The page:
Running a marathon is a humbling experience.
There is the delirium that comes from hitting the wall. There are the cramps that will not vanish, the blistered feet that sting with every footfall, the depleted quads that plead for a chair. There is the realization that you are not as fit as you had hoped.
And then there is this: watching someone twice your age plow past you on Heartbreak Hill.
I write from experience.
Last year, while struggling to complete my second Boston Marathon, I noticed a disturbing trend (disturbing for my ego, at least): A lot of folks eligible to collect Social Security were serving me their dust as they surged ahead on the grueling course.
‘People expect you to look frail at my age, so I think it’s motivating to see a guy with white hair finish the marathon ahead of younger runners.’Jim Valente, longtime friend
This may be an increasingly common experience.
Over the past decade, the number of older runners participating in the Boston Marathon has more than quadrupled. A record 596 runners age 65 and older have registered for Monday’s race, 47 of whom are age 75 and older.
This year’s oldest runner will be Keith Wood, 83, a retired accountant from Sultan, Wash., who decided to start running marathons at the tender age of 72. He has since run about 40 marathons, which he said includes ultramarathons, or races as much as double the 26.2-mile distance of a marathon.
“It was just something to do,’’ he said.
He takes pride in passing more junior runners. “I laughed when one guy told me that I intimidated him,’’ he said.
Wood hopes to finish this year in 4 hours and 30 minutes, about 40 minutes slower than he ran a decade ago. “My stride isn’t what it was,’’ he said. “I keep thinking I should be running faster.’’
Officials from the Boston Athletic Association said they lack sufficient records to cite the oldest runner to complete the Boston Marathon, which began with 15 men in 1897 - a few shy of the 27,000 runners expected this year.
The oldest man to run in the past decade was Jerzy Kuszakiewicz, 87, of Granite Shoals, Texas, whose finishing time was an impressive 5:19:01 in 2002.
Last year, of 464 runners age 65 and older who registered to run, more than 83 percent finished the race. The fastest was a 65-year-old from Canada who ran in an astounding 3:04:52 - about an hour better than my best time over five marathons - and fast enough to have qualified to run in the youngest age bracket.
Guinness World Records cites the oldest woman to complete a marathon as Gladys Burrill, who was 92 when she finished the 2010 Honolulu Marathon in Hawaii, in just under 10 hours.
The record for the oldest man to finish a marathon has been in dispute since Fauja Singh, of London, claimed to be 100 years old when he finished last year’s Toronto marathon in 8 hours and 25 minutes. (Guinness would not certify his record because he lacked a birth certificate, which apparently was not routinely issued when he was born in India. He did reportedly have a passport showing he was born in 1911, as well as a letter from the queen congratulating him on his 100th birthday.)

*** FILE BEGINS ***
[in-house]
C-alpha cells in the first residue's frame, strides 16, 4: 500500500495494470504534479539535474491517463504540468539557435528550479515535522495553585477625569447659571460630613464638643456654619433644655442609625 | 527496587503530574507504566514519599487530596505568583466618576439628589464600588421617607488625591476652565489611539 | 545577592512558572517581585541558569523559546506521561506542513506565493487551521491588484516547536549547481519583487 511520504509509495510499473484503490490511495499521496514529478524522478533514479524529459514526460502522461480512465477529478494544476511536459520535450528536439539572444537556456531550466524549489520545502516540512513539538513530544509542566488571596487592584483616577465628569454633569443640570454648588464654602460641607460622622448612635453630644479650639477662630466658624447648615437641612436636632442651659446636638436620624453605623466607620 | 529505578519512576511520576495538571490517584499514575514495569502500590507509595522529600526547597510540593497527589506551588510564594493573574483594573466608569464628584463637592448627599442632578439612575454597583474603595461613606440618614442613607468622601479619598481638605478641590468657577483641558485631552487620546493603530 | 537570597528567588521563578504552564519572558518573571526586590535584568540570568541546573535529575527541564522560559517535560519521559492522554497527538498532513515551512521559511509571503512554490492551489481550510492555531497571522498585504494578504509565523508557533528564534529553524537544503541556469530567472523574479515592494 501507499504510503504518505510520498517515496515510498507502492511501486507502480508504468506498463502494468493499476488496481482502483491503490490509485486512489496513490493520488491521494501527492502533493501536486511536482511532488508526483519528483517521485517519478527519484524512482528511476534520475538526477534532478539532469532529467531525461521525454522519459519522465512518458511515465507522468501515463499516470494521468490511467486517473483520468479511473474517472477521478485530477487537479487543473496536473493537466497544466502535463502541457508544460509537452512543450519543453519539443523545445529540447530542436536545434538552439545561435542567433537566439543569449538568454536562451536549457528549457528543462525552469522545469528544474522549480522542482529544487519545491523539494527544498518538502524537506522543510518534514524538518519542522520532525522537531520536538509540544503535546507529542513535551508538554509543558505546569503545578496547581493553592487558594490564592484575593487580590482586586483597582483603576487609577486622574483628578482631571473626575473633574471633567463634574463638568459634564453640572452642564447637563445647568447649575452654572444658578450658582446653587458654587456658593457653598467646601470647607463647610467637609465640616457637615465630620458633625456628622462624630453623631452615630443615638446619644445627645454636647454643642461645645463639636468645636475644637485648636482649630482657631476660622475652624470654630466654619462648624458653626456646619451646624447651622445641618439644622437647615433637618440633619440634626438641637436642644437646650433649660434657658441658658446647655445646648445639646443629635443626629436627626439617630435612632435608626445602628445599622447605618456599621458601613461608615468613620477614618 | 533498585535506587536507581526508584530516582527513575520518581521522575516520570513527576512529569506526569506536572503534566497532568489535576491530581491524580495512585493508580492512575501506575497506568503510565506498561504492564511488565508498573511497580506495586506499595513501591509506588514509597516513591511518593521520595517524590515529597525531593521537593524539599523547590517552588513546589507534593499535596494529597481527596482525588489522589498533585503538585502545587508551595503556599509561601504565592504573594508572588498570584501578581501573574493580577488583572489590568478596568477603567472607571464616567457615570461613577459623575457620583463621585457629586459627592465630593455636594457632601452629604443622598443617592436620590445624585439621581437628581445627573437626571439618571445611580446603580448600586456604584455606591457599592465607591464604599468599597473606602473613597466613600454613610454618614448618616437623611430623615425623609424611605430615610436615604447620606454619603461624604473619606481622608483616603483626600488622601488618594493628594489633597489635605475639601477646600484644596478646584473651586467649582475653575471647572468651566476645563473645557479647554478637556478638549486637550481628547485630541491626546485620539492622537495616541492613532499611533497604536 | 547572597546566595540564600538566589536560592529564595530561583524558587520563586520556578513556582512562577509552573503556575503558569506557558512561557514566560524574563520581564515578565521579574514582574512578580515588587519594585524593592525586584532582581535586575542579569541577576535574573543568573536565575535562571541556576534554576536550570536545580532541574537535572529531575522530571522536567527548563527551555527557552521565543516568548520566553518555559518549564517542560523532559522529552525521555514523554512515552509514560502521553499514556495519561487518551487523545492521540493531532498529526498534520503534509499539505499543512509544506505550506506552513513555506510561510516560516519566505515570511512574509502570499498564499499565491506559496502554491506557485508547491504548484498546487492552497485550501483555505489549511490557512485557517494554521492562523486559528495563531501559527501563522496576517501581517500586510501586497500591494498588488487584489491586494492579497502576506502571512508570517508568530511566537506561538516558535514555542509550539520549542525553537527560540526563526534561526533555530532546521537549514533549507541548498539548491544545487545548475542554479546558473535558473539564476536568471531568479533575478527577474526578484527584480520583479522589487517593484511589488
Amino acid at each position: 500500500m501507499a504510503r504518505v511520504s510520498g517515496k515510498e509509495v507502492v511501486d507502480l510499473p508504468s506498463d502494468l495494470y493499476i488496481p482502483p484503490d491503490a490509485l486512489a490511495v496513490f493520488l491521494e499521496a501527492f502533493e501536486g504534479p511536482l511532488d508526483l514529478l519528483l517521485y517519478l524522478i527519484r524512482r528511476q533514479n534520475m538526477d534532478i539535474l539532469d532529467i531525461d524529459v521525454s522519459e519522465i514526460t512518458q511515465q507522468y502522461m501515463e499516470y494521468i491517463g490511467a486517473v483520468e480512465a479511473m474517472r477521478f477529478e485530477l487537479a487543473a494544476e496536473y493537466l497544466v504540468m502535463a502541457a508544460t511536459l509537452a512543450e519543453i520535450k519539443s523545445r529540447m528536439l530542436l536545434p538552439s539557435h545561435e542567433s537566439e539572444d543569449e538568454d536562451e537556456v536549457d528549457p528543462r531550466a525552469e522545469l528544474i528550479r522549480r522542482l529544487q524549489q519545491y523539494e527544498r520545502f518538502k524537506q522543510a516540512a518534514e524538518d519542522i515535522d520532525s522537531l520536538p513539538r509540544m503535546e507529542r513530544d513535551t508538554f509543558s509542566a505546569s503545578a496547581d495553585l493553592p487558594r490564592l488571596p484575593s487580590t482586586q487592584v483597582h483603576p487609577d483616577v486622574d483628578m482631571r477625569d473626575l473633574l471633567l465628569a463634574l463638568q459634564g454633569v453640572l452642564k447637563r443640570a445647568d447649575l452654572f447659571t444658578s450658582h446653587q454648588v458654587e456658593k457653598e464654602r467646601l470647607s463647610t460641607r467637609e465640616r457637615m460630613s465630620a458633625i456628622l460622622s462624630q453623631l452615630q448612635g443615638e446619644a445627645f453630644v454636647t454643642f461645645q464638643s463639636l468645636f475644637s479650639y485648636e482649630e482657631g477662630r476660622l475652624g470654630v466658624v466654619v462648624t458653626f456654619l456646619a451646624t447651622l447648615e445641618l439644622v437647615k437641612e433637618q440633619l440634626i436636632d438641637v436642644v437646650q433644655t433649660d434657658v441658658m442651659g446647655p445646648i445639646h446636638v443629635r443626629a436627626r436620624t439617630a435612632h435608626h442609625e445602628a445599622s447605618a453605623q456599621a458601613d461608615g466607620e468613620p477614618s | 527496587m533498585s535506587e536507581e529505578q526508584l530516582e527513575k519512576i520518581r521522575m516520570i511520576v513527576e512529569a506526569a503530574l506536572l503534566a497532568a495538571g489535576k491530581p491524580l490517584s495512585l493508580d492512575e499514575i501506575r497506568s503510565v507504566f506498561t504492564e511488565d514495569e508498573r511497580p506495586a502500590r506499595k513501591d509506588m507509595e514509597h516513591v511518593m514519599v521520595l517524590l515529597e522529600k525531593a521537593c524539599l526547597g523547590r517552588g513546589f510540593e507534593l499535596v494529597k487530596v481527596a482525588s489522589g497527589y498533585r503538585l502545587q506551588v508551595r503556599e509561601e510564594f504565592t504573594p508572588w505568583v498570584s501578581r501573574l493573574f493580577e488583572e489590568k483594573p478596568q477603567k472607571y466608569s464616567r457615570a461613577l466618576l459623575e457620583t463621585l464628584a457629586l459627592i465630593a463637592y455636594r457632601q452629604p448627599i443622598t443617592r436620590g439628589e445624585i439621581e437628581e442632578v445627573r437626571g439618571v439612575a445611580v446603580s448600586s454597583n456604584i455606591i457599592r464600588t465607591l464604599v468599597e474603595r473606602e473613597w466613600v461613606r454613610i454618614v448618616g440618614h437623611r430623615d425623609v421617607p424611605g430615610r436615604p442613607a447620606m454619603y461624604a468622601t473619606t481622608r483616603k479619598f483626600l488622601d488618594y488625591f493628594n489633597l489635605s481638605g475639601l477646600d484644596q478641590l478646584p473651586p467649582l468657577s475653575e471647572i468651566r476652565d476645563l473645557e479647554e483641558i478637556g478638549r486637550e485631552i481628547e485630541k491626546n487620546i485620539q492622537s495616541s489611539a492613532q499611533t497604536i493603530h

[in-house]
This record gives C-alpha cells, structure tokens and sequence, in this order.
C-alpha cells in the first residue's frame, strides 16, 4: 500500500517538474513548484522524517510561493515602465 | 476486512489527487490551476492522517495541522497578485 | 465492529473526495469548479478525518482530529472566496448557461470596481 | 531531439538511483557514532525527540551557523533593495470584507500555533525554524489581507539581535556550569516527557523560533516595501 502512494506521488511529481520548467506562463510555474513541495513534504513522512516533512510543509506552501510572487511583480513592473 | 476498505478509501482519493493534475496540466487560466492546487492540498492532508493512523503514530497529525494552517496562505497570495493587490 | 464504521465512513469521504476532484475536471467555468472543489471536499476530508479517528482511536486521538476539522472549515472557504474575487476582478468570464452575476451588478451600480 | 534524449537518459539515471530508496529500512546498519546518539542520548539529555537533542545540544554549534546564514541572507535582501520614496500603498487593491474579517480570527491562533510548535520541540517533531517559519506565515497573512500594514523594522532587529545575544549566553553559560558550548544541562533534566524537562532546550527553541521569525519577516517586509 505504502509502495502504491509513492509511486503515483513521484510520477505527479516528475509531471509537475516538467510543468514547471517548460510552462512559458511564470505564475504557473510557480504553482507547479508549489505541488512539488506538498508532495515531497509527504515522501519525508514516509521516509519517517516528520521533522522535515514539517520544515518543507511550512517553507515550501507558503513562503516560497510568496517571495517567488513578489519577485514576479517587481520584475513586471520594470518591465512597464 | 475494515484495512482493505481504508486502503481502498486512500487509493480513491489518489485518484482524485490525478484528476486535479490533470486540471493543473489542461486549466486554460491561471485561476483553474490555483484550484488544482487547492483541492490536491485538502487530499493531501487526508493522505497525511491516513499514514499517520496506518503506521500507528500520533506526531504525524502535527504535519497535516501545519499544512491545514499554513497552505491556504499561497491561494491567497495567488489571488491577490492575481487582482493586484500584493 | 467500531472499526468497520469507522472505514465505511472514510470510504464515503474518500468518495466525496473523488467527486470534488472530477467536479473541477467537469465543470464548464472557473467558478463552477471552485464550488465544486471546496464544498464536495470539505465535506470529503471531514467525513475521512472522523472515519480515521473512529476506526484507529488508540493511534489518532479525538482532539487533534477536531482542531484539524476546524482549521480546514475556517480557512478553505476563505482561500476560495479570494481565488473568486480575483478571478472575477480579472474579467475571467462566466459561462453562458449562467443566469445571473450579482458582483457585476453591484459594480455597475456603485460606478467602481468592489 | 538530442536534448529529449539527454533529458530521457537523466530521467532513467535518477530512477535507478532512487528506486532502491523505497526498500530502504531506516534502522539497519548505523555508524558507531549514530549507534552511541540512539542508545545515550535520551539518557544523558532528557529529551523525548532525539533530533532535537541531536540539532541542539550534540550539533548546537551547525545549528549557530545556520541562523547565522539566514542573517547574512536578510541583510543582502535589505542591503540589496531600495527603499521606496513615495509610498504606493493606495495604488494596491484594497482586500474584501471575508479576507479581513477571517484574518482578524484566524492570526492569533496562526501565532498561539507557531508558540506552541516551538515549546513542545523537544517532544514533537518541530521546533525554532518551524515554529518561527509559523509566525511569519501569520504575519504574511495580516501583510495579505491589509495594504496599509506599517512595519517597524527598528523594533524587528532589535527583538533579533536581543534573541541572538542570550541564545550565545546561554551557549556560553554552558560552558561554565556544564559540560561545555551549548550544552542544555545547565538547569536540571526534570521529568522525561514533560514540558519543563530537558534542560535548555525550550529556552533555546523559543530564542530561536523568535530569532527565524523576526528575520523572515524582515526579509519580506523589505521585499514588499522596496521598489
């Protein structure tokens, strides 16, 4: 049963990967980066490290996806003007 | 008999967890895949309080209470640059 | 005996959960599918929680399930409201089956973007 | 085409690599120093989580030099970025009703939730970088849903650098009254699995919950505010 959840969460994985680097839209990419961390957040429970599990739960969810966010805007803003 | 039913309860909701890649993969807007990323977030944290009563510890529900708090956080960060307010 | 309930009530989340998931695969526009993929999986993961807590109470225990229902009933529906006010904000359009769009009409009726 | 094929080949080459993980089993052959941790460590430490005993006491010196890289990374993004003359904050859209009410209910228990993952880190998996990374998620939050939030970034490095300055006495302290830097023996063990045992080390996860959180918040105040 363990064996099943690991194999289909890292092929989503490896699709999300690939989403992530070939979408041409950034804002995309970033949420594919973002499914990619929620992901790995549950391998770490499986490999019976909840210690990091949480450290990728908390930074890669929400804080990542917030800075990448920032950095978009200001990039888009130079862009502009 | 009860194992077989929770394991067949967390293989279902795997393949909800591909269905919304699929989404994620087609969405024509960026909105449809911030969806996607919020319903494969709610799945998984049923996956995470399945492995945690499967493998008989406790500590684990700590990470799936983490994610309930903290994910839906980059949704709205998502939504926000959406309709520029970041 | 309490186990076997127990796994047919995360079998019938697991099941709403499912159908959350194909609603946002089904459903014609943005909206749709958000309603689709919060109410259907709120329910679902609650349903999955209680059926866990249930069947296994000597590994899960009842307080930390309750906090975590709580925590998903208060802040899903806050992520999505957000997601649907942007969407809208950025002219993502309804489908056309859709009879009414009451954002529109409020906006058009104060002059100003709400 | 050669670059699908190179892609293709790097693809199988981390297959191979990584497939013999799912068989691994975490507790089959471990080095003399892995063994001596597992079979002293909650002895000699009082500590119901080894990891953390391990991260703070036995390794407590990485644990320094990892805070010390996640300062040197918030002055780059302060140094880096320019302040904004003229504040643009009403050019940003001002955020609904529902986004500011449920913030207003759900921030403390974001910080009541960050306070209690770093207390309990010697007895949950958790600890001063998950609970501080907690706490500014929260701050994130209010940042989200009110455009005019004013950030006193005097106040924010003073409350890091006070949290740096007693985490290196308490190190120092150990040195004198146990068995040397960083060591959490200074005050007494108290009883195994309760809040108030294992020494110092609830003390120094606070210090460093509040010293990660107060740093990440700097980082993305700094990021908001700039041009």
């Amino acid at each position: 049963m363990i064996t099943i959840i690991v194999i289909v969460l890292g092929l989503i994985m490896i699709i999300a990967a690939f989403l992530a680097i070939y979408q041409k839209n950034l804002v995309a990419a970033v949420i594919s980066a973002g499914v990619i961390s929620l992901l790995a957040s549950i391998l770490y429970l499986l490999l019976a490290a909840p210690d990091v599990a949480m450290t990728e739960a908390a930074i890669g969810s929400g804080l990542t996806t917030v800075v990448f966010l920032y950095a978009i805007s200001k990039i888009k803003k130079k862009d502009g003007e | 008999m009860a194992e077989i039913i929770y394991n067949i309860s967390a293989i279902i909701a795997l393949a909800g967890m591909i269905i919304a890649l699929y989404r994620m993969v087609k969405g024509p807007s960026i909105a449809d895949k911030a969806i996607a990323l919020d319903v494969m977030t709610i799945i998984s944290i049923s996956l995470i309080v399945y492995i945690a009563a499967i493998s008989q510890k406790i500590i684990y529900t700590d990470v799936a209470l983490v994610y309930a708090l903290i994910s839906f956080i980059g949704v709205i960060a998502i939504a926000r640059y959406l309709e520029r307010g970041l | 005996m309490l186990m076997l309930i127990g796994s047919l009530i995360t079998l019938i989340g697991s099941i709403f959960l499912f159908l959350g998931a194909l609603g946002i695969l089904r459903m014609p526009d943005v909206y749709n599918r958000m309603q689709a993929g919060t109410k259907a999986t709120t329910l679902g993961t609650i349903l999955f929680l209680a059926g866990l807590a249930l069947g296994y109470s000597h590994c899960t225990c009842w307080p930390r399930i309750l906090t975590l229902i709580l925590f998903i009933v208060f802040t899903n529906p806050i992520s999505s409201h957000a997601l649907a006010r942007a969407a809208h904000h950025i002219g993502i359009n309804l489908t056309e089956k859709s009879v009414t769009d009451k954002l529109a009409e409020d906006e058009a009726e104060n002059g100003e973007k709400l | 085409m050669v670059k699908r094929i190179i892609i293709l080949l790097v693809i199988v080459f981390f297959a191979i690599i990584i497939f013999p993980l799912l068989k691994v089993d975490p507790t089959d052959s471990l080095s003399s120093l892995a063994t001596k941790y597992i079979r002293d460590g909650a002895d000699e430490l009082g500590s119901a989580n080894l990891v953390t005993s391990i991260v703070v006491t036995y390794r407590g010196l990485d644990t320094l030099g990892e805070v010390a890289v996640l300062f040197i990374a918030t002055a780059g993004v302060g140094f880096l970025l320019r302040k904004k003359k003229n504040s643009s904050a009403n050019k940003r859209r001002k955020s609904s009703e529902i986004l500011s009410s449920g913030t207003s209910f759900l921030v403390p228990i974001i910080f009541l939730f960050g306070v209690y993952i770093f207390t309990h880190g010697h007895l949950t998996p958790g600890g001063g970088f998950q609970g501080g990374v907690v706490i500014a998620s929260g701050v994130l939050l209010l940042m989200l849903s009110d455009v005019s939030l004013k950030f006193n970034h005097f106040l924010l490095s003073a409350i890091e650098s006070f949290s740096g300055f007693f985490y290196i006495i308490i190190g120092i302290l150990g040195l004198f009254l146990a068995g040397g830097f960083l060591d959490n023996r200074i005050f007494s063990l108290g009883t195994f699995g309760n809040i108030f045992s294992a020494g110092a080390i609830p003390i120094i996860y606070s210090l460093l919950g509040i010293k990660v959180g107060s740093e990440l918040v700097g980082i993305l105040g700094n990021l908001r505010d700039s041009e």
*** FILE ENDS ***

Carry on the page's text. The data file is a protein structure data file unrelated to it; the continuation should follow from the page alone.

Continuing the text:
Dave McGillivray, race director of the Boston Marathon, said there are no special accommodations made for older runners aside from slower qualifying times. An 80-year-old man, for example, has to have run a recent marathon in less than 5 hours to qualify, and a woman of the same age has to have finished in 5 hours and 30 minutes. Others win a spot in the race by raising money for a charity.
Asked why the number of older runners has surged, he said: “Those of us who started running and racing in the ’70s and ’80s, and who survived the injury plague, are still running,’’ he said. “But we are older.’’
He does not worry about the health risks for elderly runners. “It’s the younger ones I am more worried about,’’ he said. Doctors caution that older runners should have a full health screening before running a marathon and stop if they experience chest pain, dizziness, shortness of breath, or other symptoms of a heart problem.
They said that most people 65 and older are more vulnerable to injuries such as stress fractures and tendinitis, because of the increased brittleness of bones, reduced elasticity of tendons, and atrophy of muscles. They also tend to have reduced aerobic capacity and heal slower than younger runners.
“I encourage people of all ages to run, as long as they have first been evaluated,’’ said Dr. Ryan Friedberg, a sports medicine physician who for years has treated marathon runners at Beth Israel Deaconess Medical Center. “My biggest concern is the guys who want to cross something off their bucket list.’’
At 70, Pete Stringer, a retired writer from Osterville, plans to run his 30th Boston Marathon Monday. He may have slowed in recent years, but he said he has not lost his endurance.
“People expect you to look frail at my age, so I think it’s motivating to see a guy with white hair finish the marathon ahead of younger runners,’’ he said.
Motivating, perhaps, for those watching from the sidelines.
Last year, I finished the marathon just after Clarence Hartley, then 81, who was the oldest runner. The retired lieutenant colonel in the Air Force from Young Harris, Ga., began running at age 75 and persisted through two bouts of cancer.
“I knew Lance Armstrong beat cancer, and I thought, ‘If he could beat it, I could beat it,’ ’’ he said.
He has since gone on to set running records for his age.
We met shortly after he finished in 4:26:09. After I waited about 10 minutes in line to use a Porta-Potty, it was my turn. As I went to open the door, a State Police trooper stepped in front of me and ordered me to stand back.
“This man just finished the marathon,’’ he told me, pointing at the seemingly unfazed man more than twice my age.
I stepped back.
He beat me again.